Mazzei met an
"inventor" who told him that he had invented a box. If you
stuffed money into it, it would duplicate the money.
The only thing the inventor
was missing was a big pile of money to stuff into the box. That's where
Mazzei would come in....
They came to a deal where
Mazzei would meet the inventor with a pile of money, and the two would use
the box to make a lot of money.
Amazingly, this turned out
to be a scam, and the inventor stole $20k of Mazzei's money.
On his taxes, Mazzei claimed a
deduction for a business loss. The
IRS denied the deduction.
Mazzei argued he was in the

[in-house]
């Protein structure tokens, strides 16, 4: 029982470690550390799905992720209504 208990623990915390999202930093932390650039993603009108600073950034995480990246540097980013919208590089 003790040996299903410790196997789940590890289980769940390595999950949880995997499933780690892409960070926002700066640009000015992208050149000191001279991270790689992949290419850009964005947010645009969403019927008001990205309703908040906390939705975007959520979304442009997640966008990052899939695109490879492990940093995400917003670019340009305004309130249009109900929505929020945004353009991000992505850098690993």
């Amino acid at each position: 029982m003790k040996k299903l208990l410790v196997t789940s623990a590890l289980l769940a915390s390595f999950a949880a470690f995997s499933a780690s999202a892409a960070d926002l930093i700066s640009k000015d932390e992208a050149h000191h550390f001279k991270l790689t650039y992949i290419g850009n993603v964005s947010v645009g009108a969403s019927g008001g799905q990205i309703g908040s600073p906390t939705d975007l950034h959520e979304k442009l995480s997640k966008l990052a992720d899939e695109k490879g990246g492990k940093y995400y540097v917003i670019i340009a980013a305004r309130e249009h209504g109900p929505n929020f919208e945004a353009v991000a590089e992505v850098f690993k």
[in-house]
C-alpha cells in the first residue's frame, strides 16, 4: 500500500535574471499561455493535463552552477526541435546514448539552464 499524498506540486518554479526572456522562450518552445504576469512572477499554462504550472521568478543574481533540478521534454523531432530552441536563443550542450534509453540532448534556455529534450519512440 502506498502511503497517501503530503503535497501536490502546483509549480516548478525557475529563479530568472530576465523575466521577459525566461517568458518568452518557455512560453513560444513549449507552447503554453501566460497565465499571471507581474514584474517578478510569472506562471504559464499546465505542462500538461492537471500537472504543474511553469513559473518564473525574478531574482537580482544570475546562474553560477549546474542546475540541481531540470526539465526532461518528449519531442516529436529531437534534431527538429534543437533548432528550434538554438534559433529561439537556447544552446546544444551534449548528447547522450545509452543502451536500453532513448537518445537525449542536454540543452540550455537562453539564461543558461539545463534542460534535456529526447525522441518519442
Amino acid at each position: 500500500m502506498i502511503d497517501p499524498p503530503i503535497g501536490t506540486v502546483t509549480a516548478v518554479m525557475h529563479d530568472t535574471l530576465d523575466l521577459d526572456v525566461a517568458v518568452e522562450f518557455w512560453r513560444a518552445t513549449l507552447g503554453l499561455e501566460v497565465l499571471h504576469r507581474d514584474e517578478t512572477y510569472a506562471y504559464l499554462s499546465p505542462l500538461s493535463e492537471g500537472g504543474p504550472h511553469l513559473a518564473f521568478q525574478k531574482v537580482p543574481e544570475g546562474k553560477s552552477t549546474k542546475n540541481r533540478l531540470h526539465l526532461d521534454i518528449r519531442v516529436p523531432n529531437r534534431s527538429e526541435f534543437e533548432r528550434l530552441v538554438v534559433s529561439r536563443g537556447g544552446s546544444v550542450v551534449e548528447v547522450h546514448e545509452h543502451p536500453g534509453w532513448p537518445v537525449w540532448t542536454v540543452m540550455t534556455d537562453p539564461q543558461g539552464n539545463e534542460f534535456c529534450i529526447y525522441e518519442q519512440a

business of 'making hundred dollar bills,' and the loss was deductible
under Section 26 U.S.C. §165(c)(2)
allows a deduction for "losses incurred in any transaction entered
into for profit, though not connected with a trade or business."
Alternately, Mazzei argued
that he had suffered a theft,
which would be deductible under §165(c)(3).
The IRS argued that Mazzei
was an unsuccessful counterfeiter, and counterfeiting is a crime and is
against public policy.
The Tax Court found for the
IRS and denied the deduction.
The Tax Court found that
Mazzei could not be "in the business" of counterfeiting money
and so the losses were not deductible under §165(c)(2).
The Court found that even though
§165(c)(3) places no restrictions
on the allowance of deductions for theft losses, Mazzei's loss was barred
because of public policy.
The Court felt that Mazzei
was involved in an illegal activity, and the taxpayers should not be
subsidizing his activities by giving him a tax break.